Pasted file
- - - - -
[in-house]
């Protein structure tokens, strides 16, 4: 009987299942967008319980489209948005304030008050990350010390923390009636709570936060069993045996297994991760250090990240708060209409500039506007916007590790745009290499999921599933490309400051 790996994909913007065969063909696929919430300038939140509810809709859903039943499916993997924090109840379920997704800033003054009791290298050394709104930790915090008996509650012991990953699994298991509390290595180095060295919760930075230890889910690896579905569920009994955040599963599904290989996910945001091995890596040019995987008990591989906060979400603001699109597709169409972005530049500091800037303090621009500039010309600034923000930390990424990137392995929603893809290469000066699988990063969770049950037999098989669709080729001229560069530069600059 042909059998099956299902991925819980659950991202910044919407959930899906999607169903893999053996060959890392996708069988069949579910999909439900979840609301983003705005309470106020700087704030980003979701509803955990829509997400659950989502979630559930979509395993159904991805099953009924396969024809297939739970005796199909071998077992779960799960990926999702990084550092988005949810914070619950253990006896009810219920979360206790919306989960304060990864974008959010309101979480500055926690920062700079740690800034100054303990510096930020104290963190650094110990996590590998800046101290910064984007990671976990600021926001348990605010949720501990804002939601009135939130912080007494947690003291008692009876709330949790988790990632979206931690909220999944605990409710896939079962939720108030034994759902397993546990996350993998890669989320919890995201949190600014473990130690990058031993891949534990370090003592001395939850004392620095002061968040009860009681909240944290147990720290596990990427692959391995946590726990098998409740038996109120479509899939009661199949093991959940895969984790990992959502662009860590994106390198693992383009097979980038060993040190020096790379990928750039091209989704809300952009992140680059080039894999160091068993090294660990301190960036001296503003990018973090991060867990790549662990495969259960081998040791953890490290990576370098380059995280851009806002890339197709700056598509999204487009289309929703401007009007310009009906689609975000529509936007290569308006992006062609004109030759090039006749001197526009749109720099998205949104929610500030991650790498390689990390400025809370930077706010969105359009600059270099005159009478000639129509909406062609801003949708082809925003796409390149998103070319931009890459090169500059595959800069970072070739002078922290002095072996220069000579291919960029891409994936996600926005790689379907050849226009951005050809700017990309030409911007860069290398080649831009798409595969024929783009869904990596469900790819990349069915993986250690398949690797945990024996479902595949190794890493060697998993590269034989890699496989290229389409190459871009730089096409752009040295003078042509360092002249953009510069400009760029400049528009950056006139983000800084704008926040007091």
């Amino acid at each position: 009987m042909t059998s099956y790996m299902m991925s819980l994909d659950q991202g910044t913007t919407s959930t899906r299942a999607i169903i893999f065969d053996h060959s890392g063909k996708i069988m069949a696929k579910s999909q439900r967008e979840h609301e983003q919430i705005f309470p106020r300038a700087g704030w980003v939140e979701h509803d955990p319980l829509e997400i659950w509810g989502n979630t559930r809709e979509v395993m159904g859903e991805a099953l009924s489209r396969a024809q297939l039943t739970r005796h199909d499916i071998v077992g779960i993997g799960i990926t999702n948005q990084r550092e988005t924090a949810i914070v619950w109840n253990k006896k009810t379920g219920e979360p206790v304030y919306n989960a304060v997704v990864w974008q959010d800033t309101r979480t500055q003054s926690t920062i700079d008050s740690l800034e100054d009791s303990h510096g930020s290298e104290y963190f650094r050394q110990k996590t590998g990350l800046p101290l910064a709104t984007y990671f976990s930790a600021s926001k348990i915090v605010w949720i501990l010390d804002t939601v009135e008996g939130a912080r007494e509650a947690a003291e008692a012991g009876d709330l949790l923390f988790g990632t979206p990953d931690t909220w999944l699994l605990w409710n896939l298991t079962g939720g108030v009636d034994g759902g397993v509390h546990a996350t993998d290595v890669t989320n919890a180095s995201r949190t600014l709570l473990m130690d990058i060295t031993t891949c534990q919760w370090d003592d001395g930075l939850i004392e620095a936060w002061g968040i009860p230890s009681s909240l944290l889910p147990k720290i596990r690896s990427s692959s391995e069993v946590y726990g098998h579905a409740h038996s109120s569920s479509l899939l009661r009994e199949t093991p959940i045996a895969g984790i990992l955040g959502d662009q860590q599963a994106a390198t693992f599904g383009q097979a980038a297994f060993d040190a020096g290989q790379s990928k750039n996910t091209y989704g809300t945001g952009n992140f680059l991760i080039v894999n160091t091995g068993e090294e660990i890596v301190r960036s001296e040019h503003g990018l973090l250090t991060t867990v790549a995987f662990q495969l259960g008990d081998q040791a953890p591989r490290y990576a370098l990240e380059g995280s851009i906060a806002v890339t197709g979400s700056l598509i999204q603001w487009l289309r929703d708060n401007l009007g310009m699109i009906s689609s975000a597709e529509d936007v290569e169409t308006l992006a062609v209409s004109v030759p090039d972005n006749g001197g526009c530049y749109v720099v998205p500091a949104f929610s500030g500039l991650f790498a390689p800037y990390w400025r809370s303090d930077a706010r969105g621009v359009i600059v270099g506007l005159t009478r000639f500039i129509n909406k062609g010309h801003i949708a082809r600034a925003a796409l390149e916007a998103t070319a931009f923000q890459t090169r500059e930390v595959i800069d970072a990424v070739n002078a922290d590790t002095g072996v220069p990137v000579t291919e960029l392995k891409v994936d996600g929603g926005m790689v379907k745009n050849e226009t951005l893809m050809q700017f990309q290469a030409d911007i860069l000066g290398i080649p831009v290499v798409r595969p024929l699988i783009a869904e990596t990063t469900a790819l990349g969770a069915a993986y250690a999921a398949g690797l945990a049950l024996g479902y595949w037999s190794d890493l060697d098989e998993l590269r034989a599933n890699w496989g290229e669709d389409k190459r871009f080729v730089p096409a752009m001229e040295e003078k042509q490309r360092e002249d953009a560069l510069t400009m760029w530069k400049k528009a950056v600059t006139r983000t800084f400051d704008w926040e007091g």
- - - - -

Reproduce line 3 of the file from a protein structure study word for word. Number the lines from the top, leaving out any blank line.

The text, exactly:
């Amino acid at each position: 009987m042909t059998s099956y790996m299902m991925s819980l994909d659950q991202g910044t913007t919407s959930t899906r299942a999607i169903i893999f065969d053996h060959s890392g063909k996708i069988m069949a696929k579910s999909q439900r967008e979840h609301e983003q919430i705005f309470p106020r300038a700087g704030w980003v939140e979701h509803d955990p319980l829509e997400i659950w509810g989502n979630t559930r809709e979509v395993m159904g859903e991805a099953l009924s489209r396969a024809q297939l039943t739970r005796h199909d499916i071998v077992g779960i993997g799960i990926t999702n948005q990084r550092e988005t924090a949810i914070v619950w109840n253990k006896k009810t379920g219920e979360p206790v304030y919306n989960a304060v997704v990864w974008q959010d800033t309101r979480t500055q003054s926690t920062i700079d008050s740690l800034e100054d009791s303990h510096g930020s290298e104290y963190f650094r050394q110990k996590t590998g990350l800046p101290l910064a709104t984007y990671f976990s930790a600021s926001k348990i915090v605010w949720i501990l010390d804002t939601v009135e008996g939130a912080r007494e509650a947690a003291e008692a012991g009876d709330l949790l923390f988790g990632t979206p990953d931690t909220w999944l699994l605990w409710n896939l298991t079962g939720g108030v009636d034994g759902g397993v509390h546990a996350t993998d290595v890669t989320n919890a180095s995201r949190t600014l709570l473990m130690d990058i060295t031993t891949c534990q919760w370090d003592d001395g930075l939850i004392e620095a936060w002061g968040i009860p230890s009681s909240l944290l889910p147990k720290i596990r690896s990427s692959s391995e069993v946590y726990g098998h579905a409740h038996s109120s569920s479509l899939l009661r009994e199949t093991p959940i045996a895969g984790i990992l955040g959502d662009q860590q599963a994106a390198t693992f599904g383009q097979a980038a297994f060993d040190a020096g290989q790379s990928k750039n996910t091209y989704g809300t945001g952009n992140f680059l991760i080039v894999n160091t091995g068993e090294e660990i890596v301190r960036s001296e040019h503003g990018l973090l250090t991060t867990v790549a995987f662990q495969l259960g008990d081998q040791a953890p591989r490290y990576a370098l990240e380059g995280s851009i906060a806002v890339t197709g979400s700056l598509i999204q603001w487009l289309r929703d708060n401007l009007g310009m699109i009906s689609s975000a597709e529509d936007v290569e169409t308006l992006a062609v209409s004109v030759p090039d972005n006749g001197g526009c530049y749109v720099v998205p500091a949104f929610s500030g500039l991650f790498a390689p800037y990390w400025r809370s303090d930077a706010r969105g621009v359009i600059v270099g506007l005159t009478r000639f500039i129509n909406k062609g010309h801003i949708a082809r600034a925003a796409l390149e916007a998103t070319a931009f923000q890459t090169r500059e930390v595959i800069d970072a990424v070739n002078a922290d590790t002095g072996v220069p990137v000579t291919e960029l392995k891409v994936d996600g929603g926005m790689v379907k745009n050849e226009t951005l893809m050809q700017f990309q290469a030409d911007i860069l000066g290398i080649p831009v290499v798409r595969p024929l699988i783009a869904e990596t990063t469900a790819l990349g969770a069915a993986y250690a999921a398949g690797l945990a049950l024996g479902y595949w037999s190794d890493l060697d098989e998993l590269r034989a599933n890699w496989g290229e669709d389409k190459r871009f080729v730089p096409a752009m001229e040295e003078k042509q490309r360092e002249d953009a560069l510069t400009m760029w530069k400049k528009a950056v600059t006139r983000t800084f400051d704008w926040e007091g």